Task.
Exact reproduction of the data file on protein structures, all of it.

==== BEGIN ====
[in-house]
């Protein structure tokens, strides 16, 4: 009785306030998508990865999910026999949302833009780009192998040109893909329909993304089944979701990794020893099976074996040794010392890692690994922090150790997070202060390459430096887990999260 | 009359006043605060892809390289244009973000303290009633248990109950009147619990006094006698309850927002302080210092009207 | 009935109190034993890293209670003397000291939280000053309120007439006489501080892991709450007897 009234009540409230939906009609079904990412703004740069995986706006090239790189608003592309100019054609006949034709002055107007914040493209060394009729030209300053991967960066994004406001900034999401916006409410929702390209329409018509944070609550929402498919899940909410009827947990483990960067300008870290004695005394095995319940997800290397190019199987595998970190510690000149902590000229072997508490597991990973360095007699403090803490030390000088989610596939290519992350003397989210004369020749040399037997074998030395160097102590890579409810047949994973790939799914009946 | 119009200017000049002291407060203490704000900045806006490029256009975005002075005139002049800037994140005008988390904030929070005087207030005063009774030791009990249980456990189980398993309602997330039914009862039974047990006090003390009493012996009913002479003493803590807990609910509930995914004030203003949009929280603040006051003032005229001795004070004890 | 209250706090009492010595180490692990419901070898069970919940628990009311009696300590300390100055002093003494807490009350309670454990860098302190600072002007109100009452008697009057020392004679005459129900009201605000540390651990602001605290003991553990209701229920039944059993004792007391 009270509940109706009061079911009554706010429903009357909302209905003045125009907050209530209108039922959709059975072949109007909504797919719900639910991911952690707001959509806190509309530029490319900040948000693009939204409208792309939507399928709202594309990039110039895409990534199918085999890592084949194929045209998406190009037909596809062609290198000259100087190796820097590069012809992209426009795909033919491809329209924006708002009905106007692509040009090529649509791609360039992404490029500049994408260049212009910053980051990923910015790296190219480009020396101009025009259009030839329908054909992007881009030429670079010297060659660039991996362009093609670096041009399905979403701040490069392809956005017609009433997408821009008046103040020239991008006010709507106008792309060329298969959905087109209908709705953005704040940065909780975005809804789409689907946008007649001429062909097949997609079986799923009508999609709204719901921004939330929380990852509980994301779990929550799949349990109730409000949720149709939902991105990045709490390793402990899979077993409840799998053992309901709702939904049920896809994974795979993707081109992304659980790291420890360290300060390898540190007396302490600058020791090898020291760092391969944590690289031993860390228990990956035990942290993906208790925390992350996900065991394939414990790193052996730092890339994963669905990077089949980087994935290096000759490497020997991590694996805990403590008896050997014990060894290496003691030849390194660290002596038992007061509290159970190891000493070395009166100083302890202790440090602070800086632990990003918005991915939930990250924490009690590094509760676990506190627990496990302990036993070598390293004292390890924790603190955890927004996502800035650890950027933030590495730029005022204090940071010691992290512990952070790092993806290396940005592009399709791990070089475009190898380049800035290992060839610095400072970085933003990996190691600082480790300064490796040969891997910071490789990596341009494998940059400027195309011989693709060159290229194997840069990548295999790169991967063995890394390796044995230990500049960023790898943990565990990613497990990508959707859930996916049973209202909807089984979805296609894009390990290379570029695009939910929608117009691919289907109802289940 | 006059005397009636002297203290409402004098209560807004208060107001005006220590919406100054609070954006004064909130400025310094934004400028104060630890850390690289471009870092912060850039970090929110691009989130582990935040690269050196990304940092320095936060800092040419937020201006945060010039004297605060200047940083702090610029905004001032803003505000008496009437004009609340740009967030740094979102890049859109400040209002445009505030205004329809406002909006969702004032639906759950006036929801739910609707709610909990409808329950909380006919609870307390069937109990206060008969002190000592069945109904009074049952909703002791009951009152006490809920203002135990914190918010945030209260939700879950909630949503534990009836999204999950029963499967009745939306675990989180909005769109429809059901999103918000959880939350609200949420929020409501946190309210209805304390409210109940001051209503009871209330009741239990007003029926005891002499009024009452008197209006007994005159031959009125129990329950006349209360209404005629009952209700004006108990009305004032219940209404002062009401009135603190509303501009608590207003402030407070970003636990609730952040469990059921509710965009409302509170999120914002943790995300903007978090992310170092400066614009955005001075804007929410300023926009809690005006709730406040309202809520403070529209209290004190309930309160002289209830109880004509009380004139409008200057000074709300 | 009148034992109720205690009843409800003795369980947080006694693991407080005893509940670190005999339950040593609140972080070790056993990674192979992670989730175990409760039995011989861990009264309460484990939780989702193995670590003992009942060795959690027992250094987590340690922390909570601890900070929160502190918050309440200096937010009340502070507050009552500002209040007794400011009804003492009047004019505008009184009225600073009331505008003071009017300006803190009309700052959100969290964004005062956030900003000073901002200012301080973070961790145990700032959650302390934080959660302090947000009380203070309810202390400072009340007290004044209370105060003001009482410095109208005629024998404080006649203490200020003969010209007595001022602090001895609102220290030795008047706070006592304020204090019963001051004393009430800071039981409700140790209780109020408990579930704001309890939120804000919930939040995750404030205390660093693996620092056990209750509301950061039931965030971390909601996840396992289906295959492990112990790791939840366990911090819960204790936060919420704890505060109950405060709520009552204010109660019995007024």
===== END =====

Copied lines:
[in-house]
């Protein structure tokens, strides 16, 4: 009785306030998508990865999910026999949302833009780009192998040109893909329909993304089944979701990794020893099976074996040794010392890692690994922090150790997070202060390459430096887990999260 | 009359006043605060892809390289244009973000303290009633248990109950009147619990006094006698309850927002302080210092009207 | 009935109190034993890293209670003397000291939280000053309120007439006489501080892991709450007897 009234009540409230939906009609079904990412703004740069995986706006090239790189608003592309100019054609006949034709002055107007914040493209060394009729030209300053991967960066994004406001900034999401916006409410929702390209329409018509944070609550929402498919899940909410009827947990483990960067300008870290004695005394095995319940997800290397190019199987595998970190510690000149902590000229072997508490597991990973360095007699403090803490030390000088989610596939290519992350003397989210004369020749040399037997074998030395160097102590890579409810047949994973790939799914009946 | 119009200017000049002291407060203490704000900045806006490029256009975005002075005139002049800037994140005008988390904030929070005087207030005063009774030791009990249980456990189980398993309602997330039914009862039974047990006090003390009493012996009913002479003493803590807990609910509930995914004030203003949009929280603040006051003032005229001795004070004890 | 209250706090009492010595180490692990419901070898069970919940628990009311009696300590300390100055002093003494807490009350309670454990860098302190600072002007109100009452008697009057020392004679005459129900009201605000540390651990602001605290003991553990209701229920039944059993004792007391 009270509940109706009061079911009554706010429903009357909302209905003045125009907050209530209108039922959709059975072949109007909504797919719900639910991911952690707001959509806190509309530029490319900040948000693009939204409208792309939507399928709202594309990039110039895409990534199918085999890592084949194929045209998406190009037909596809062609290198000259100087190796820097590069012809992209426009795909033919491809329209924006708002009905106007692509040009090529649509791609360039992404490029500049994408260049212009910053980051990923910015790296190219480009020396101009025009259009030839329908054909992007881009030429670079010297060659660039991996362009093609670096041009399905979403701040490069392809956005017609009433997408821009008046103040020239991008006010709507106008792309060329298969959905087109209908709705953005704040940065909780975005809804789409689907946008007649001429062909097949997609079986799923009508999609709204719901921004939330929380990852509980994301779990929550799949349990109730409000949720149709939902991105990045709490390793402990899979077993409840799998053992309901709702939904049920896809994974795979993707081109992304659980790291420890360290300060390898540190007396302490600058020791090898020291760092391969944590690289031993860390228990990956035990942290993906208790925390992350996900065991394939414990790193052996730092890339994963669905990077089949980087994935290096000759490497020997991590694996805990403590008896050997014990060894290496003691030849390194660290002596038992007061509290159970190891000493070395009166100083302890202790440090602070800086632990990003918005991915939930990250924490009690590094509760676990506190627990496990302990036993070598390293004292390890924790603190955890927004996502800035650890950027933030590495730029005022204090940071010691992290512990952070790092993806290396940005592009399709791990070089475009190898380049800035290992060839610095400072970085933003990996190691600082480790300064490796040969891997910071490789990596341009494998940059400027195309011989693709060159290229194997840069990548295999790169991967063995890394390796044995230990500049960023790898943990565990990613497990990508959707859930996916049973209202909807089984979805296609894009390990290379570029695009939910929608117009691919289907109802289940 | 006059005397009636002297203290409402004098209560807004208060107001005006220590919406100054609070954006004064909130400025310094934004400028104060630890850390690289471009870092912060850039970090929110691009989130582990935040690269050196990304940092320095936060800092040419937020201006945060010039004297605060200047940083702090610029905004001032803003505000008496009437004009609340740009967030740094979102890049859109400040209002445009505030205004329809406002909006969702004032639906759950006036929801739910609707709610909990409808329950909380006919609870307390069937109990206060008969002190000592069945109904009074049952909703002791009951009152006490809920203002135990914190918010945030209260939700879950909630949503534990009836999204999950029963499967009745939306675990989180909005769109429809059901999103918000959880939350609200949420929020409501946190309210209805304390409210109940001051209503009871209330009741239990007003029926005891002499009024009452008197209006007994005159031959009125129990329950006349209360209404005629009952209700004006108990009305004032219940209404002062009401009135603190509303501009608590207003402030407070970003636990609730952040469990059921509710965009409302509170999120914002943790995300903007978090992310170092400066614009955005001075804007929410300023926009809690005006709730406040309202809520403070529209209290004190309930309160002289209830109880004509009380004139409008200057000074709300 | 009148034992109720205690009843409800003795369980947080006694693991407080005893509940670190005999339950040593609140972080070790056993990674192979992670989730175990409760039995011989861990009264309460484990939780989702193995670590003992009942060795959690027992250094987590340690922390909570601890900070929160502190918050309440200096937010009340502070507050009552500002209040007794400011009804003492009047004019505008009184009225600073009331505008003071009017300006803190009309700052959100969290964004005062956030900003000073901002200012301080973070961790145990700032959650302390934080959660302090947000009380203070309810202390400072009340007290004044209370105060003001009482410095109208005629024998404080006649203490200020003969010209007595001022602090001895609102220290030795008047706070006592304020204090019963001051004393009430800071039981409700140790209780109020408990579930704001309890939120804000919930939040995750404030205390660093693996620092056990209750509301950061039931965030971390909601996840396992289906295959492990112990790791939840366990911090819960204790936060919420704890505060109950405060709520009552204010109660019995007024």